# DiffEqSensitivity Parameter ranges

Hi,
I’ve been working with DifferentialEquations Package -
I am ready to run some global sensitivity analysis (GSA)

I noticed that the way to input the ranges of evaluation goes something like this
Let’s say my parameter p=1 and I want to calculate GSA using morris.sensitivity on a logarithmic range between 1/100 and 100

for example-
Let’s say

``````t = collect(range(0, stop=10, length=20))
p=1
p_range = [p/100, p*100]
psteps =11
# m = DiffEqSensitivity.morris_sensitivity(An_ODE_tProb,Rodas5(),t,p_ranges,p_steps, relative_scale=false)
``````

If I am correct the range on which Morris will be evaluated for p is equivalent to

``````collect(range(1.0/100, length=11, stop=1.0*100))
``````

11-element Array{Float64,1}:
0.01
10.009
20.008
30.007
40.006
50.005
60.004
70.003
80.002
90.001
100.0

Is this correct?

If this is true consider that a logscale would be a better range to sample through the different
orders of magnitude for the parameter in question-
for example-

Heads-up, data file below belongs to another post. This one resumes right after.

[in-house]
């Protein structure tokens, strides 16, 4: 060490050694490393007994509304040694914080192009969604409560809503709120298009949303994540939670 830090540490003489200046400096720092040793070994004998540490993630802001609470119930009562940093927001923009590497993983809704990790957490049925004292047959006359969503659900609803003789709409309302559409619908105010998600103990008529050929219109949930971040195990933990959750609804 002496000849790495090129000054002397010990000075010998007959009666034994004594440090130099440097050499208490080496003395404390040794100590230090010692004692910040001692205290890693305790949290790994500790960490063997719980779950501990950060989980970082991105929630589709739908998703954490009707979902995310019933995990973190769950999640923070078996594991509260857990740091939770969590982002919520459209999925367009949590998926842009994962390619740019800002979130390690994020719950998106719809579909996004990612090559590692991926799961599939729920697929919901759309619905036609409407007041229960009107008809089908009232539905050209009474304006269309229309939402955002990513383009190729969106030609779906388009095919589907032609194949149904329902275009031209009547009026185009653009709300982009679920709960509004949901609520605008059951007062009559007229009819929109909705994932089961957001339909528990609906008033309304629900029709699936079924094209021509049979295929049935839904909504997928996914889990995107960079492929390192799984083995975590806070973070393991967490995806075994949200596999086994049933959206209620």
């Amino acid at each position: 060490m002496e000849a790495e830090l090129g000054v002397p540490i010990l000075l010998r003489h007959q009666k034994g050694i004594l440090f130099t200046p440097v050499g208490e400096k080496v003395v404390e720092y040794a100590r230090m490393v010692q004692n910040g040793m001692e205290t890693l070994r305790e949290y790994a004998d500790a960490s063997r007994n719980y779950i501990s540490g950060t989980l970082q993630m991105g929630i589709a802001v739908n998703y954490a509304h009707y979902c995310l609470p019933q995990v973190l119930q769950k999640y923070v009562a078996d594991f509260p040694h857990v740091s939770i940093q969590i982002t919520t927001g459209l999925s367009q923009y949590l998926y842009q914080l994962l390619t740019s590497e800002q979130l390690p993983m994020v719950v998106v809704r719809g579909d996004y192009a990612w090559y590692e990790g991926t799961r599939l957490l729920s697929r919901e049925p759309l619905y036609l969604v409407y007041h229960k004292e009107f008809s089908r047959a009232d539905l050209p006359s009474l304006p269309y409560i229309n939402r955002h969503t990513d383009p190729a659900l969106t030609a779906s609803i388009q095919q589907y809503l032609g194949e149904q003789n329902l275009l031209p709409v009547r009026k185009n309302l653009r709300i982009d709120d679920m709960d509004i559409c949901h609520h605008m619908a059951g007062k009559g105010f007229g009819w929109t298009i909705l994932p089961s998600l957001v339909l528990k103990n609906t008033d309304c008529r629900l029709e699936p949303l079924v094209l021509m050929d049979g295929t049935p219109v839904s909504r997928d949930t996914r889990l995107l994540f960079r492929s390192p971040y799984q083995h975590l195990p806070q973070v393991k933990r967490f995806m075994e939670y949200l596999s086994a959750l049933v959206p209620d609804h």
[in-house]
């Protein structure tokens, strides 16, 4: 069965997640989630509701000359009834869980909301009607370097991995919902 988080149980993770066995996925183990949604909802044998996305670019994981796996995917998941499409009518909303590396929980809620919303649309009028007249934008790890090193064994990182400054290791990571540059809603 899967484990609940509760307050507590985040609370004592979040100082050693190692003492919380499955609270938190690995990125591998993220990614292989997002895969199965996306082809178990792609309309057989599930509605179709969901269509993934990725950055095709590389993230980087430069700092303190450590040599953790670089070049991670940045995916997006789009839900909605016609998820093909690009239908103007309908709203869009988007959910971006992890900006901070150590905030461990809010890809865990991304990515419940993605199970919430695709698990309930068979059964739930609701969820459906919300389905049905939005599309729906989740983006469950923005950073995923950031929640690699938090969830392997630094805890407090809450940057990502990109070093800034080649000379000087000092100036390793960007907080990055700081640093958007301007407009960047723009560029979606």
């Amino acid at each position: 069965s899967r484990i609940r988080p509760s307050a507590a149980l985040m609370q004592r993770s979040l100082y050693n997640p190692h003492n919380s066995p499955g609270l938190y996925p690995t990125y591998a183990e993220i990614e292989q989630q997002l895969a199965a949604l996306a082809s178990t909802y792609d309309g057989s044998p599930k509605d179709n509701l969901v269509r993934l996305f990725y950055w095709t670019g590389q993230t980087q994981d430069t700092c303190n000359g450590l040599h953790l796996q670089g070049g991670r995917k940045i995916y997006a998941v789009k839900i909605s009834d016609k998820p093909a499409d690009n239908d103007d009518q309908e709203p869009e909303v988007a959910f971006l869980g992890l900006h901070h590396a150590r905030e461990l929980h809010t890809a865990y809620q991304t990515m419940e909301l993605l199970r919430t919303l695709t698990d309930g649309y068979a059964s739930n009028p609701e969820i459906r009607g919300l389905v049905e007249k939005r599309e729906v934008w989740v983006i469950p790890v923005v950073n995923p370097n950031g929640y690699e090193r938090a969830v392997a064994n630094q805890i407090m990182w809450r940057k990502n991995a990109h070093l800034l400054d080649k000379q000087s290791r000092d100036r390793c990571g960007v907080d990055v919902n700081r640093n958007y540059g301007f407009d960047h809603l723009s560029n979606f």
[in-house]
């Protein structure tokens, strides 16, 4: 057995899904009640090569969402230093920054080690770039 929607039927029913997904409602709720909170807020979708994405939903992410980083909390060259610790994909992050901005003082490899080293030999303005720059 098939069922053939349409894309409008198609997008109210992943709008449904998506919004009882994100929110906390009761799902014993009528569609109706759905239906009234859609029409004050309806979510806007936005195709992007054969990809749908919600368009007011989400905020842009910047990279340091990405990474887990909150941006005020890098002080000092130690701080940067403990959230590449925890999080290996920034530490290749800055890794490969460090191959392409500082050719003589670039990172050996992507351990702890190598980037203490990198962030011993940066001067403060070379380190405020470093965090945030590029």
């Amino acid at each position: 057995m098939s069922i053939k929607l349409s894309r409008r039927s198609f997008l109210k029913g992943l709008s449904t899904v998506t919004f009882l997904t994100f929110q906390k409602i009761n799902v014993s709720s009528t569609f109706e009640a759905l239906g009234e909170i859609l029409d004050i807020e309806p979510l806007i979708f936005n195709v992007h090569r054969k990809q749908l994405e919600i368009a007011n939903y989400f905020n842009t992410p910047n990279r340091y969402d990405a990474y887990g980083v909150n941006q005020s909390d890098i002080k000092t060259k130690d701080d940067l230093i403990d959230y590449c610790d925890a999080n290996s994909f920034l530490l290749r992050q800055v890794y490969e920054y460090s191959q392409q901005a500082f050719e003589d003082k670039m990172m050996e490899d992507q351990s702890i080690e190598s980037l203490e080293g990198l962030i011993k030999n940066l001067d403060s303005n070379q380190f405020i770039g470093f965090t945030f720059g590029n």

something like this

``````10 .^range(log10(p/100), length=11, stop=log10(p*100))
``````

samples through
11-element Array{Float64,1}:
0.01
0.025118864315095794
0.06309573444801933
0.15848931924611132
0.3981071705534972
1.0
2.51188643150958
6.309573444801933
15.848931924611133
39.810717055349734
100.0

Am I right that the parameter space is divided linearly and not logarithmic?
If so is there a way anyone can think to specify a logarithmic range for the parameter space given that
DiffEqSensitivity.morris_sensitivity takes a list of lower and upper limits and number of steps for each parameter and not a simple list of values?

thanks

A

Actually now that I read this more, it sounds like a feature suggestion. You can just use the exp of the parameter for now if you want it to act like this.

Not sure that would work as the stepping between lower and upper limit will still be linear correct?
My interest is that the sampling between the upper and lower bounds be traveled logarithmically

For example between 10 and 1000 with 3 steps
I’d like to get 10,100,1000 - instead of 10, 505 and 1000

If I do say 10 .^range(1,3,3) for range and
steps = 3
Wouldn’t the function first do the 10 .^ and then divide the interval, leading to the same linear result?

Thanks : )